To minimise the risk of spreading the virus, a group of volunteers has been cremating COVID-19 victims as soon as possible after their deaths. The measure has been deeply upsetting for relatives who want to maintain the tradition of keeping the body at home for three days before the funeral, so they have time to say goodbye to their departed loved ones. 

Volunteers wearing personal protective equipment cremating the body of a monk suspected of dying of Covid-19 on August 6, 2021, at a crematorium in Bago Region. (AFP)

Locked down in a ghost town

As the outbreak wears on, many have become increasingly frustrated with the decisions of the administration office. As well as banning returnees from being admitted to a quarantine centre, it also ordered the closure of the market and all shops except those selling medical supplies. These measures have meant that there is nowhere for villagers to buy food for their meals. Although some suggested keeping the market open under strict social distancing conditions and other anti-COVID-19 precautions, their pleas were ignored. The market and shops were shut down for three weeks.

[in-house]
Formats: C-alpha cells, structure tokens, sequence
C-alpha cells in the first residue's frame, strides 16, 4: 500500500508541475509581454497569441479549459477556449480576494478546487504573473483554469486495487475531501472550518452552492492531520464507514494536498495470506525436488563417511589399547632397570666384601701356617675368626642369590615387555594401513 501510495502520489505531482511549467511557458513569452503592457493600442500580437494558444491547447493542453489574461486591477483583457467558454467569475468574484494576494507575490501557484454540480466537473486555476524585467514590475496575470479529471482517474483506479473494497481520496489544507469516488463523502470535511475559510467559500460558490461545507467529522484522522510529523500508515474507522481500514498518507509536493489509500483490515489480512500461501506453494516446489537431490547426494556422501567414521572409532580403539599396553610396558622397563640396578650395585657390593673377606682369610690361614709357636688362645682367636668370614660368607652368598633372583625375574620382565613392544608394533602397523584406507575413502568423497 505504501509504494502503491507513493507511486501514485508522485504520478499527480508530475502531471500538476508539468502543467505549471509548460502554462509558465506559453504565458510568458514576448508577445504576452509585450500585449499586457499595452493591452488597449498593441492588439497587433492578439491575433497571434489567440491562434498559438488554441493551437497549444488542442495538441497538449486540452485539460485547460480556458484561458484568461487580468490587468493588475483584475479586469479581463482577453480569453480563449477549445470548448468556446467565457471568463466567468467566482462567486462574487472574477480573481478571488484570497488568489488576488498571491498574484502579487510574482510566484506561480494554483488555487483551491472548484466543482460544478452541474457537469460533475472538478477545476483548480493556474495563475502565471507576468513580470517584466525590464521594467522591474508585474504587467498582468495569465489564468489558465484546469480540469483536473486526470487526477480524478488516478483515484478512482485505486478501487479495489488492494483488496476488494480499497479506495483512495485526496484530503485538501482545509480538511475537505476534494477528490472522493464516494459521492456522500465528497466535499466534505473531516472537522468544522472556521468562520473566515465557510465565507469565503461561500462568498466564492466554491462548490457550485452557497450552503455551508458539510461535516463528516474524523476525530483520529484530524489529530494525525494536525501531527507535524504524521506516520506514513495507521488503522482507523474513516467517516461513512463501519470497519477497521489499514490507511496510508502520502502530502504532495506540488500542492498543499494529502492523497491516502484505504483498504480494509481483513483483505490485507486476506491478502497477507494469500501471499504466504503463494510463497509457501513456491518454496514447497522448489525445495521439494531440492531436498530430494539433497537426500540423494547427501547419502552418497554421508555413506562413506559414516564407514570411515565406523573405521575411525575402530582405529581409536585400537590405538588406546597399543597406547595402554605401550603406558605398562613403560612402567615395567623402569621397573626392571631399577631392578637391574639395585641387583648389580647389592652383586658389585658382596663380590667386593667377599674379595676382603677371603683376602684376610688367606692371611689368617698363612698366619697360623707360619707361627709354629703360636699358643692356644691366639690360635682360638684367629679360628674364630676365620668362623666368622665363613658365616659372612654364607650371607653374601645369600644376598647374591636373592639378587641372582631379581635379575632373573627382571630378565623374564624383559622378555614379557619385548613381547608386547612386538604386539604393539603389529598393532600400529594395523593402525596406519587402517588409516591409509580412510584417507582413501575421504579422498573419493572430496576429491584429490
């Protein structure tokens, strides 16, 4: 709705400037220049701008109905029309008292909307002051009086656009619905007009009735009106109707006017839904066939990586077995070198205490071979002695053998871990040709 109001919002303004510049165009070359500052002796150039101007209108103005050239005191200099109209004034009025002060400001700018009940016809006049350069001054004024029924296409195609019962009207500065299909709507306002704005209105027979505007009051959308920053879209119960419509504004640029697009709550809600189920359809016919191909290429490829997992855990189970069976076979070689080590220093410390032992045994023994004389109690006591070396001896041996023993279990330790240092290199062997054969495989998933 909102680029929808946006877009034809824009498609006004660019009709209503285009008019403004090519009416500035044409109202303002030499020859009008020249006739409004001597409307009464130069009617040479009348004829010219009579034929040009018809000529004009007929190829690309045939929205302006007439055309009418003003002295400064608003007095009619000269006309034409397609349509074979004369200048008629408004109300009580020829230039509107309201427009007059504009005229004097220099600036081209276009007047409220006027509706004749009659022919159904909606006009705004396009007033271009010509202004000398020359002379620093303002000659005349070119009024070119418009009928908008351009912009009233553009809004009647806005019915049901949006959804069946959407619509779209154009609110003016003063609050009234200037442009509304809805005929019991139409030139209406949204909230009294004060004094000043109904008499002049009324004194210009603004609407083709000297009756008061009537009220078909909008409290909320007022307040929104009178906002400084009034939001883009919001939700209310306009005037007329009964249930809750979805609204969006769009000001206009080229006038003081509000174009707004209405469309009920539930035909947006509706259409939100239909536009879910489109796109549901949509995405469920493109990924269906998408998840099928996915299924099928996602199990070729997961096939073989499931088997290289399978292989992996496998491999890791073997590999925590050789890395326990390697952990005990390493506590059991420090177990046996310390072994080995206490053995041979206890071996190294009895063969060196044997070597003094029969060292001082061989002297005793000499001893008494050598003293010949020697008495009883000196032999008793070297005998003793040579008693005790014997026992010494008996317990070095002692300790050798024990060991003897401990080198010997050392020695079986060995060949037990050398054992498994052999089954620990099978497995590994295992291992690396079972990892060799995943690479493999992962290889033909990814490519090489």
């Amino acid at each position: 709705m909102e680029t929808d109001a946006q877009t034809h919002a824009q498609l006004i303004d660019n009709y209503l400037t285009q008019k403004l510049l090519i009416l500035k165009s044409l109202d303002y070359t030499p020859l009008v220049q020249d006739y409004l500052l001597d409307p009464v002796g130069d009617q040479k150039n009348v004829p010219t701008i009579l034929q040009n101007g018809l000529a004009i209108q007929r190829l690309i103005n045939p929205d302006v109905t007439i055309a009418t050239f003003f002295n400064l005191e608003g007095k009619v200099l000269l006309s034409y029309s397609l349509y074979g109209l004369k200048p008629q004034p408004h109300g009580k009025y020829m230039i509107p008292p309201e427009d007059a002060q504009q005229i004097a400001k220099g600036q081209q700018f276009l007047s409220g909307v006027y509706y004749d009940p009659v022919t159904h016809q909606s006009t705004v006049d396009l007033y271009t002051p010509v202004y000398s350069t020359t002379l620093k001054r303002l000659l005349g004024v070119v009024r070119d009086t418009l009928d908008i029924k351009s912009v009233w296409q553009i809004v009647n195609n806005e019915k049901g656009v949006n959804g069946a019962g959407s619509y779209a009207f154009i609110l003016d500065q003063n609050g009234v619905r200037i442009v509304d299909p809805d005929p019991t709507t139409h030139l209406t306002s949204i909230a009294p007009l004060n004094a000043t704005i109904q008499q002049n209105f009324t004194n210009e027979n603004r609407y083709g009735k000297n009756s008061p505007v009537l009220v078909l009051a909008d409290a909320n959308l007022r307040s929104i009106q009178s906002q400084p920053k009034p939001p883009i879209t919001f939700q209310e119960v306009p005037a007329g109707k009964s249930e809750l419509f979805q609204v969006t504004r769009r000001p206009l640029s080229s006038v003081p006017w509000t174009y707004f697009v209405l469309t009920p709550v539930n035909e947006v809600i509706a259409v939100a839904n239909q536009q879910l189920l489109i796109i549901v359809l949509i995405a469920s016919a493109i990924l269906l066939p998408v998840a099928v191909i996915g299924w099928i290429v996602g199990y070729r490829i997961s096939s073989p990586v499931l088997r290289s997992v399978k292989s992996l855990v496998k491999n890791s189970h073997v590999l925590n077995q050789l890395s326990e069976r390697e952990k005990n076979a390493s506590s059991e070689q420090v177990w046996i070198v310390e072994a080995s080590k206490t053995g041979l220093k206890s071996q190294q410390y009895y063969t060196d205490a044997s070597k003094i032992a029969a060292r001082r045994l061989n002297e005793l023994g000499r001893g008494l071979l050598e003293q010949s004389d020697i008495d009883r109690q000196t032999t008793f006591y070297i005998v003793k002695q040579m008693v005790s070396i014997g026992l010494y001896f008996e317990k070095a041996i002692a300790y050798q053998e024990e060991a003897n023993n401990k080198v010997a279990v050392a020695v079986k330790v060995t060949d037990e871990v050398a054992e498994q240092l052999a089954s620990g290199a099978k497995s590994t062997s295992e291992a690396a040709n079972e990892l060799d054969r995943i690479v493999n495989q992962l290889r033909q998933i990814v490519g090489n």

During these three weeks we were forced to rely solely on itinerant food vendors, which made life even more difficult as we struggled to cope with the outbreak. No one starved, but people’s choices were very limited. It was frustrating to not be able to buy what we wanted to eat even though we had money to pay for it. It was as if the whole village was under lockdown.

As the number of cases grew, our village became a ghost town. The streets were deserted, and people began closing the doors to their yards during the day, a practice once regarded as being unlucky for business in this community of farmers. But no one cares about their business when our whole village is facing a potentially fatal virus. 

The people of my peaceful village are suffering, and they blame their plight on what they see as the military government’s incompetent response. Under the NLD, they say, they received clear instructions on how to respond to the virus, and had quarantine centres to keep COVID-19 from spreading. Under the military regime, they complain bitterly, they weren’t even given testing kits. 

People kept saying the same thing over and over, showing the gulf between the trust they’d placed in the NLD government of Daw Aung San Suu Kyi, whom they still call Amay Suu (Mother Suu), and the military that has replaced it. 

“If we were under Amay Suu’s government,” they told me, “we would not be suffering like this.”